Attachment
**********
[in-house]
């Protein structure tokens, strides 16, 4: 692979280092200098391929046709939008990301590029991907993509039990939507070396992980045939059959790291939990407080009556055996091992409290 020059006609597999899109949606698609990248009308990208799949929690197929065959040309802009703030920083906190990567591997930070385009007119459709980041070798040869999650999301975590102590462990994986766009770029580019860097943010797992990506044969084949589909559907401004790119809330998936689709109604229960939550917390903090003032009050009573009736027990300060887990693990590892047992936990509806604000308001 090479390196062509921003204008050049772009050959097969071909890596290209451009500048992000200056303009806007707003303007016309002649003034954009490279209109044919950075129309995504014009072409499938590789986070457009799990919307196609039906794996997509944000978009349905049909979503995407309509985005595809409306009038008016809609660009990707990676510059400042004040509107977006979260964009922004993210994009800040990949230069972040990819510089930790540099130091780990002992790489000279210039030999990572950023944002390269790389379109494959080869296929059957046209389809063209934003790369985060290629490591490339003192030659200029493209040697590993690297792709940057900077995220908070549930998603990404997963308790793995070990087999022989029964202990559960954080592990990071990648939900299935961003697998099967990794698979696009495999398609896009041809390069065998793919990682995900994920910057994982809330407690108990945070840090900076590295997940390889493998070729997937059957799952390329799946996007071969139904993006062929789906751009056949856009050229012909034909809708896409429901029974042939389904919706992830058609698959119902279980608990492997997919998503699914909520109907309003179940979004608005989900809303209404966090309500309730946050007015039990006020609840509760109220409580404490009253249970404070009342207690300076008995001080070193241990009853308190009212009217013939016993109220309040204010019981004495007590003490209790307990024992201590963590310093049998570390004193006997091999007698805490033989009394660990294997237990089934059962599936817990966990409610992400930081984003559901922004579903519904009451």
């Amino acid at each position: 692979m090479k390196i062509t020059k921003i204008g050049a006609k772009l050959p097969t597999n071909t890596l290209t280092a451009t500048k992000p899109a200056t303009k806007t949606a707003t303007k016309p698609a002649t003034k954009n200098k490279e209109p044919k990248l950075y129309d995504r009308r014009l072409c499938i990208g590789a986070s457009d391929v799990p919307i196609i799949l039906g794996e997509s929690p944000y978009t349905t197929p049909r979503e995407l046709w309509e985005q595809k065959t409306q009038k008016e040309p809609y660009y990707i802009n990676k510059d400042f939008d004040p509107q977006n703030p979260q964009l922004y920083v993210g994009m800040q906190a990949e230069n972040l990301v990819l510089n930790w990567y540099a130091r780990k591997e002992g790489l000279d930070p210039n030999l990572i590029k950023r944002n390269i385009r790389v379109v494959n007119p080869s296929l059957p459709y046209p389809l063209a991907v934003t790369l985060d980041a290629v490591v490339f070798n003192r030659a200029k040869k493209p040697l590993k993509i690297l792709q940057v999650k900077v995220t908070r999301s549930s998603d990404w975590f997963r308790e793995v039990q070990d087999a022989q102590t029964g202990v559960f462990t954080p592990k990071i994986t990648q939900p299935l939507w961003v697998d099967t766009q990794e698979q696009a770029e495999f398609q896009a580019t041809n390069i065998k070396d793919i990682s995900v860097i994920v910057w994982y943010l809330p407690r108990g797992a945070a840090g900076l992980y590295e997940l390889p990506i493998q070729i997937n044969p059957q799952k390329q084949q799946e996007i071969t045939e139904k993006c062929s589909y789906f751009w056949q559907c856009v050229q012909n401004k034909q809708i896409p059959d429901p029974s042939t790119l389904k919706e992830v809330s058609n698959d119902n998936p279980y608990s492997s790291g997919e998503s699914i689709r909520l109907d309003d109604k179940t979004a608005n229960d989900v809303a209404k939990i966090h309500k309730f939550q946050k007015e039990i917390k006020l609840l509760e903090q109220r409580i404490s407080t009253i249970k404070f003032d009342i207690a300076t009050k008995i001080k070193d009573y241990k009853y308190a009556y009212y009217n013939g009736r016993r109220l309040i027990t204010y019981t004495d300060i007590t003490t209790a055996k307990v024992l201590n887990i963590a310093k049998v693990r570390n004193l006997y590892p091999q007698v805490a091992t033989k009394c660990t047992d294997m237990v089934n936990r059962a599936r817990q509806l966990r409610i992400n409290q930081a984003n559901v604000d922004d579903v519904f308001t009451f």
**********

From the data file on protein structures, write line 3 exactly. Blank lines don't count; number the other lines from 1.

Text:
């Amino acid at each position: 692979m090479k390196i062509t020059k921003i204008g050049a006609k772009l050959p097969t597999n071909t890596l290209t280092a451009t500048k992000p899109a200056t303009k806007t949606a707003t303007k016309p698609a002649t003034k954009n200098k490279e209109p044919k990248l950075y129309d995504r009308r014009l072409c499938i990208g590789a986070s457009d391929v799990p919307i196609i799949l039906g794996e997509s929690p944000y978009t349905t197929p049909r979503e995407l046709w309509e985005q595809k065959t409306q009038k008016e040309p809609y660009y990707i802009n990676k510059d400042f939008d004040p509107q977006n703030p979260q964009l922004y920083v993210g994009m800040q906190a990949e230069n972040l990301v990819l510089n930790w990567y540099a130091r780990k591997e002992g790489l000279d930070p210039n030999l990572i590029k950023r944002n390269i385009r790389v379109v494959n007119p080869s296929l059957p459709y046209p389809l063209a991907v934003t790369l985060d980041a290629v490591v490339f070798n003192r030659a200029k040869k493209p040697l590993k993509i690297l792709q940057v999650k900077v995220t908070r999301s549930s998603d990404w975590f997963r308790e793995v039990q070990d087999a022989q102590t029964g202990v559960f462990t954080p592990k990071i994986t990648q939900p299935l939507w961003v697998d099967t766009q990794e698979q696009a770029e495999f398609q896009a580019t041809n390069i065998k070396d793919i990682s995900v860097i994920v910057w994982y943010l809330p407690r108990g797992a945070a840090g900076l992980y590295e997940l390889p990506i493998q070729i997937n044969p059957q799952k390329q084949q799946e996007i071969t045939e139904k993006c062929s589909y789906f751009w056949q559907c856009v050229q012909n401004k034909q809708i896409p059959d429901p029974s042939t790119l389904k919706e992830v809330s058609n698959d119902n998936p279980y608990s492997s790291g997919e998503s699914i689709r909520l109907d309003d109604k179940t979004a608005n229960d989900v809303a209404k939990i966090h309500k309730f939550q946050k007015e039990i917390k006020l609840l509760e903090q109220r409580i404490s407080t009253i249970k404070f003032d009342i207690a300076t009050k008995i001080k070193d009573y241990k009853y308190a009556y009212y009217n013939g009736r016993r109220l309040i027990t204010y019981t004495d300060i007590t003490t209790a055996k307990v024992l201590n887990i963590a310093k049998v693990r570390n004193l006997y590892p091999q007698v805490a091992t033989k009394c660990t047992d294997m237990v089934n936990r059962a599936r817990q509806l966990r409610i992400n409290q930081a984003n559901v604000d922004d579903v519904f308001t009451f």